Increasing fuel costs and the desire for reduced dependence on foreign oil has brought the diesel engine to the forefront of future medium-duty vehicle applications in the United States due to its higher thermal efficiency and superior durability. The main obstacle to the increased use of diesel engines in this platform is the upcoming extremely stringent, Tier 2 emission standard. In order to succeed, diesel vehicles must comply with emissions standards while maintaining their excellent fuel economy. The availability of technologies such as common rail fuel injection systems, low sulfur diesel fuel, NOX adsorber catalysts (NAC), and diesel particle filters (DPFs) allow the development of powertrain systems that have the potential to comply with these future requirements. In meeting the Tier 2 emissions standards, the heavy light-duty trucks (HLDTs) and medium-duty passenger vehicles (MDPVs) will face the greatest technological challenges. In support of this, the U.S.
Technical Paper

Achieving Near - Zero Emissions on Light - Duty Gasoline Vehicles

2003-01-18
2003-26-0001
The integration of advanced emission control technologies including advanced three-way catalysts and advanced, high cell density, ultra-thin wall substrates with advanced gasoline powertrains and advanced engine controls is necessary to achieve near-zero tailpipe emission requirements like California's SULEV or PZEV light-duty certification categories. The first gasoline vehicles meeting these near-zero regulations have been introduced in California in 2001. Advanced three-way catalysts targeted for these near-zero regulations feature layered architectures, thermally stable oxygen storage components and segregated precious metal impregnation strategies. Engine calibration strategies focused on tight stoichiometric air/fuel control and fast catalyst heat-up immediately after engine start are important enablers to achieve near-zero hydrocarbon and NOx emissions.
Technical Paper

Pushing the Envelope to Near-Zero Emissions on Light-duty Gasoline Vehicles

2001-03-05
2001-01-3840
The integration of advanced emission control technologies including advanced three-way catalysts and advanced, high cell density, ultra-thin wall substrates with advanced gasoline powertrains and advanced engine controls is necessary to achieve near-zero tailpipe emission requirements like California's SULEV or PZEV light-duty certification categories. The first gasoline vehicles meeting these near-zero regulations have been introduced in California in 2001. Advanced three-way catalysts targeted for these near-zero regulations feature layered architectures, thermally stable oxygen storage components, and segregated precious metal impregnation strategies. Engine calibration strategies focused on tight stoichiometric air/fuel control and fast catalyst heat-up immediately after engine start are important enablers to achieve near-zero hydrocarbon and NOx emissions.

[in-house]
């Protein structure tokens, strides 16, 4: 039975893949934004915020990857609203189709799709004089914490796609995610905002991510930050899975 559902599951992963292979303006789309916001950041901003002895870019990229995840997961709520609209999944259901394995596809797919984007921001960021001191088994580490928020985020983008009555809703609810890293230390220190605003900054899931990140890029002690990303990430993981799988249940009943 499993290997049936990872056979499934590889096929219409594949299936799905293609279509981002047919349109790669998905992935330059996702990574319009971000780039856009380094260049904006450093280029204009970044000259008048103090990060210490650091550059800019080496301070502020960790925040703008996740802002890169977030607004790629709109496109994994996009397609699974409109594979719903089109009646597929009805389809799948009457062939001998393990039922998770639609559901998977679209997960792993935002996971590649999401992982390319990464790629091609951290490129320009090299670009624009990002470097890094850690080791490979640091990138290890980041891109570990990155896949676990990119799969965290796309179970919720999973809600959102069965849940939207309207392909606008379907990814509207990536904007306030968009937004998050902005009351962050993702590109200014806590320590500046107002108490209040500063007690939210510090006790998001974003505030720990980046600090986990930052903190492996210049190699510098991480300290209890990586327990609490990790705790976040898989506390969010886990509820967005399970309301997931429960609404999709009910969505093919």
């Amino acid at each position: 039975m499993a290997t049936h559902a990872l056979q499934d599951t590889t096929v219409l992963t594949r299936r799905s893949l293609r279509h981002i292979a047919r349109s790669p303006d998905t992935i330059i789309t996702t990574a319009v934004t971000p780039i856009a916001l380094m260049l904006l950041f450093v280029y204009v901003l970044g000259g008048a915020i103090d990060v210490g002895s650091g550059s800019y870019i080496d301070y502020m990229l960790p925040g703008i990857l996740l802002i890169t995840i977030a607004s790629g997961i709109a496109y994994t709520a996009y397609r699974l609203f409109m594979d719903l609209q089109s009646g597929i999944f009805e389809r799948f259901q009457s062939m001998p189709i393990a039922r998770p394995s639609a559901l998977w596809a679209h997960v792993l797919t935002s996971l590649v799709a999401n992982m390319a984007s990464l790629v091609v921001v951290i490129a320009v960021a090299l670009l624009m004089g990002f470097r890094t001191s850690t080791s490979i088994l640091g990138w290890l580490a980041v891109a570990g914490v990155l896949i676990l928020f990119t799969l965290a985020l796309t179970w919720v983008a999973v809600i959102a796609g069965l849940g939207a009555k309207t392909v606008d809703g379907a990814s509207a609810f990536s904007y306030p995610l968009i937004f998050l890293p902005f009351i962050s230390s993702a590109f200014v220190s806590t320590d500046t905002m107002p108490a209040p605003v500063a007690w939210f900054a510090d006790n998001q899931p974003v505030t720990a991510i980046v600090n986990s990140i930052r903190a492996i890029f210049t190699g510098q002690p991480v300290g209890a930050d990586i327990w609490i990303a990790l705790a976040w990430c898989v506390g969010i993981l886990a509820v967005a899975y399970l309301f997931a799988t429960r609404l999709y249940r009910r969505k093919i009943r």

Technical Paper

Phased Air/Fuel Ratio Perturbation - A Fuel Control Technique for Improved Catalyst Efficiency

2000-03-06
2000-01-0891
This paper describes the results of a study that examined the mechanism of phased perturbation as an emissions control technique. Phased perturbation involves independently controlling the fuel delivered to each bank of a dual bank engine (or each cylinder of a single manifold engine), which allows the two banks to have an adjustable, relative Air/Fuel (A/F) perturbation phase-shift from one another. The phase shifted exhaust is then recombined to achieve a near stoichiometric mixture prior to entering a single underbody catalyst. Phase shifting the exhaust Air/Fuel ratio creates a situation in which both rich exhaust constituents (unburnt hydrocarbons and carbon monoxide) and lean exhaust constituents (oxygen and oxides of nitrogen) arrive at the catalyst at the same time. The results of the study showed that phased perturbation produced a significant effect on A/F control and catalyst THC, CO, and NOx efficiency.
Technical Paper

A Comparison of Emissions and Flow Restriction of Thinwall Ceramic Substrates for Low Emission Vehicles

1999-03-01
1999-01-0271
The emission and flow restriction characteristics of three different ceramic substrates with varying wall thickness and cell density (400 cpsi/6.5 mil, 600/4.3, and 600/3.5) are compared. These 106mm diameter substrates were catalyzed with similar amounts of washcoat and fabricated into catalytic converters having a total volume of 2.0 liters. A Pd/Rh catalyst technology was applied at a concentration of 6.65 g/l and a ratio of 20/1. Three sets of converters (two of each type) were aged for 100 hours on an engine dynamometer stand. After aging, the FTP performance of these converters were evaluated on an auto-driver FTP stand using a 2.4L, four-cylinder prototype engine and on a 2.4L, four-cylinder prototype vehicle. A third set of unaged converters was used for cold flow restriction measurements and vehicle acceleration tests.
Technical Paper